“The Bell Curve”
To the Editor:
Chester E. Finn, Jr. in his review of The Bell Curve [Books in Review, January] has done much to counterbalance the avalanche of opprobrium heaped upon the authors of the book, Charles Murray and Richard J. Herrnstein. . . . Nevertheless, some of his statements—or omissions—merit further examination. . . .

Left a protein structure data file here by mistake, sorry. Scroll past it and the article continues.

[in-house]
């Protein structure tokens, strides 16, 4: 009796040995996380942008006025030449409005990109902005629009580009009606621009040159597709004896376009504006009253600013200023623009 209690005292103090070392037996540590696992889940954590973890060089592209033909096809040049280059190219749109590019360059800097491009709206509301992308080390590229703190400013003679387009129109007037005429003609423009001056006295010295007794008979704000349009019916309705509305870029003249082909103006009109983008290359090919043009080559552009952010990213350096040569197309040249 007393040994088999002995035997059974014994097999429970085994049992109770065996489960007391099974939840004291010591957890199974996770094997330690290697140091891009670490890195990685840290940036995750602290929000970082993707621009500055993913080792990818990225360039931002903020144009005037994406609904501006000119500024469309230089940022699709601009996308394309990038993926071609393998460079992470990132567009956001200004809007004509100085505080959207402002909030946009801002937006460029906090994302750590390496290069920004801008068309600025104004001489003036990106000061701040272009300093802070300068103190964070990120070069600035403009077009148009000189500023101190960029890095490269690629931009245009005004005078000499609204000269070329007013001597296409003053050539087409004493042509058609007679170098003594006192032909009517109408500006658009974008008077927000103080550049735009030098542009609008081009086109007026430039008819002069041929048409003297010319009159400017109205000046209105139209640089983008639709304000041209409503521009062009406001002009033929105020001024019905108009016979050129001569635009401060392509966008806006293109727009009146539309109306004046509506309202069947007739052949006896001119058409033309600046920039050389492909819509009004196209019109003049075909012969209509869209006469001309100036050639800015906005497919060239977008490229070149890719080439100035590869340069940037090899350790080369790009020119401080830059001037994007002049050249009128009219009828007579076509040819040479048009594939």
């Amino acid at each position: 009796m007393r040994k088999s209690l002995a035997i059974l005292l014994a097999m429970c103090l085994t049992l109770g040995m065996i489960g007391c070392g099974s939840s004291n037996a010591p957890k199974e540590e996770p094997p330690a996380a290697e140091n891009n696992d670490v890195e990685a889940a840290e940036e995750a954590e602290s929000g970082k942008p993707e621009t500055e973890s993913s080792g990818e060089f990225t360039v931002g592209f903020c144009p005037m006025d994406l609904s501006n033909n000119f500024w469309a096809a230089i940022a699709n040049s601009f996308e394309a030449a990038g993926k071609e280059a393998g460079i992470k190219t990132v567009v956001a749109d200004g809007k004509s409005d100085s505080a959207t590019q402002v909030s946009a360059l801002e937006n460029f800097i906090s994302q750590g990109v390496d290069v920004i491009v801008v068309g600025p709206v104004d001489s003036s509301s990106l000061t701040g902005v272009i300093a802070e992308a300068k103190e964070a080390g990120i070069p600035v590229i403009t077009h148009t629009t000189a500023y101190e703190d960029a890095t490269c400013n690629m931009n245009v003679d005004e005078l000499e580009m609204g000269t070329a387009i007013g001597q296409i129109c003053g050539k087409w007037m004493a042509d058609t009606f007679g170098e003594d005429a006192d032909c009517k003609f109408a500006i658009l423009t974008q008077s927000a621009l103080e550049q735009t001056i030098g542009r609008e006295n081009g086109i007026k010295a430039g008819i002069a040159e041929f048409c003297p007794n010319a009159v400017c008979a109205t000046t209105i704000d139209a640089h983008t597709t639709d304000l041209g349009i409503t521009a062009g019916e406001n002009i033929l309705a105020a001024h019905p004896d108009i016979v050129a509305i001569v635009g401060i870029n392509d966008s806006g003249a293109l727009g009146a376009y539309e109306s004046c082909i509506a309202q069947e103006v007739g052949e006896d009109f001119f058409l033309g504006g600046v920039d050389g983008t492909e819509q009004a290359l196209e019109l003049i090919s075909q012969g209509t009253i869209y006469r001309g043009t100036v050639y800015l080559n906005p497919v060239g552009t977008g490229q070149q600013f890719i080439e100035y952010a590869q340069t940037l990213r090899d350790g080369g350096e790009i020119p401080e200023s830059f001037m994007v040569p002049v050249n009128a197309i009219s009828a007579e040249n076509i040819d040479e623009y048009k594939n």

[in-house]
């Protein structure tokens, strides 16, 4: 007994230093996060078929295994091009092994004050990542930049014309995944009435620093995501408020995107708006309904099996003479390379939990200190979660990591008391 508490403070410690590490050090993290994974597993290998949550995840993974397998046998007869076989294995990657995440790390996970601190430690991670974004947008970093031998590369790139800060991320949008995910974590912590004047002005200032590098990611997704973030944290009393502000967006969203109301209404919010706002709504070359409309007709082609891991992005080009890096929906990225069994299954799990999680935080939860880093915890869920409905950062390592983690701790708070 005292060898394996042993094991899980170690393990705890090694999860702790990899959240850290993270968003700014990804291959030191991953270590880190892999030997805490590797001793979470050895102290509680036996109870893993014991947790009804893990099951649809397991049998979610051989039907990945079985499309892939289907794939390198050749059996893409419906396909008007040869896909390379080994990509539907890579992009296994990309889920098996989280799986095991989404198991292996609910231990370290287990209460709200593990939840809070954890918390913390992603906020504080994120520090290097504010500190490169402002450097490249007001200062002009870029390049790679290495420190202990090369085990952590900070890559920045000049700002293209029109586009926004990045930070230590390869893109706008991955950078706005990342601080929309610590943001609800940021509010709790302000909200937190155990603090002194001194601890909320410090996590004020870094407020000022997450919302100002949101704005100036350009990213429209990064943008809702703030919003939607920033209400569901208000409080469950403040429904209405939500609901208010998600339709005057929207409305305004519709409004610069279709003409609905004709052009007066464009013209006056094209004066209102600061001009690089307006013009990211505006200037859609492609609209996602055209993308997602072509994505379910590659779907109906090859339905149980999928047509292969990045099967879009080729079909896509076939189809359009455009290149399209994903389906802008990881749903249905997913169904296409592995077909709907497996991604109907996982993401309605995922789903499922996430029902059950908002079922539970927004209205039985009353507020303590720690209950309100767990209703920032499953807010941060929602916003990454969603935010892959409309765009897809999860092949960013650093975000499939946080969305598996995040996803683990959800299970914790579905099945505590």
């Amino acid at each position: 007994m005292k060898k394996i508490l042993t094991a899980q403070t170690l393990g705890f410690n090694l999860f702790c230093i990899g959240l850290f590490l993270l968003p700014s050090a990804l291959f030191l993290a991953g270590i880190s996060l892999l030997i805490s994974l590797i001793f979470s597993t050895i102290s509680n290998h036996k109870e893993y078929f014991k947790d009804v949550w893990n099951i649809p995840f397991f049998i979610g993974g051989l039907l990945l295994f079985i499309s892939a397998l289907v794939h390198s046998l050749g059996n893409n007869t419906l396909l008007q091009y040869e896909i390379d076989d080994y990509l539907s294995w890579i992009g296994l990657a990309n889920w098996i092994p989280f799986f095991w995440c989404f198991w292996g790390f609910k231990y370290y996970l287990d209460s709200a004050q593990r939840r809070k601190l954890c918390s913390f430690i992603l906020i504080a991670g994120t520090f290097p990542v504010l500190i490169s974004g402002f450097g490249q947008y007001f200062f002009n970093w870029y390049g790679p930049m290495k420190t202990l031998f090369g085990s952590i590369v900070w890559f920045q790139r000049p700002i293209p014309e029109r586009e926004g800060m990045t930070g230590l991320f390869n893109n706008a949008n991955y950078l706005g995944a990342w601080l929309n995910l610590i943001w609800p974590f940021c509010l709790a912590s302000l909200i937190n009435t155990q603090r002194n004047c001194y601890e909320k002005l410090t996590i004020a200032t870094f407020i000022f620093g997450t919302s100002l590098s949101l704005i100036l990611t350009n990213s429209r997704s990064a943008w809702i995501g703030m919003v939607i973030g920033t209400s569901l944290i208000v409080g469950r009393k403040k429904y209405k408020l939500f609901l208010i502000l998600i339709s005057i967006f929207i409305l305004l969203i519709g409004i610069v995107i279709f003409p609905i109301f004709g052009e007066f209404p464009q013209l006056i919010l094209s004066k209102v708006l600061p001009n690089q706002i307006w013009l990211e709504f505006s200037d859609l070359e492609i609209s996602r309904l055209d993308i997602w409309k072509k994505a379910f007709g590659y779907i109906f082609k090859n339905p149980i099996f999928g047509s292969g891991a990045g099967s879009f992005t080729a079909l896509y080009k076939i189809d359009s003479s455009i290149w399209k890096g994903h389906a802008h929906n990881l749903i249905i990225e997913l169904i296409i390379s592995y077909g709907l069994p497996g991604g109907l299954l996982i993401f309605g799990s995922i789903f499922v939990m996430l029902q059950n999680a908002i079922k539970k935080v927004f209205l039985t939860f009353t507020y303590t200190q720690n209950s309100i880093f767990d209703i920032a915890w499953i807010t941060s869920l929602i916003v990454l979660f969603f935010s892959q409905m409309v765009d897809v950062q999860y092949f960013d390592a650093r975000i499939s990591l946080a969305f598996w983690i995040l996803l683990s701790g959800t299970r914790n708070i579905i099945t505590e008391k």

There is no getting around the fact that the heritability of any multidetermined characteristic is always (except in monozygotic twins) partial. This, of course, follows logically from the estimate of “60 percent heritability,” but more should have been made of the remaining portion, determined by “nurture.” The omission is made more noxious by the authors’ failure to observe (as Mr. Finn notes only in passing) that the “sifting” due to inherited capabilities is anything but highly efficient, a fact which mitigates their phenotypic effectiveness. . . .
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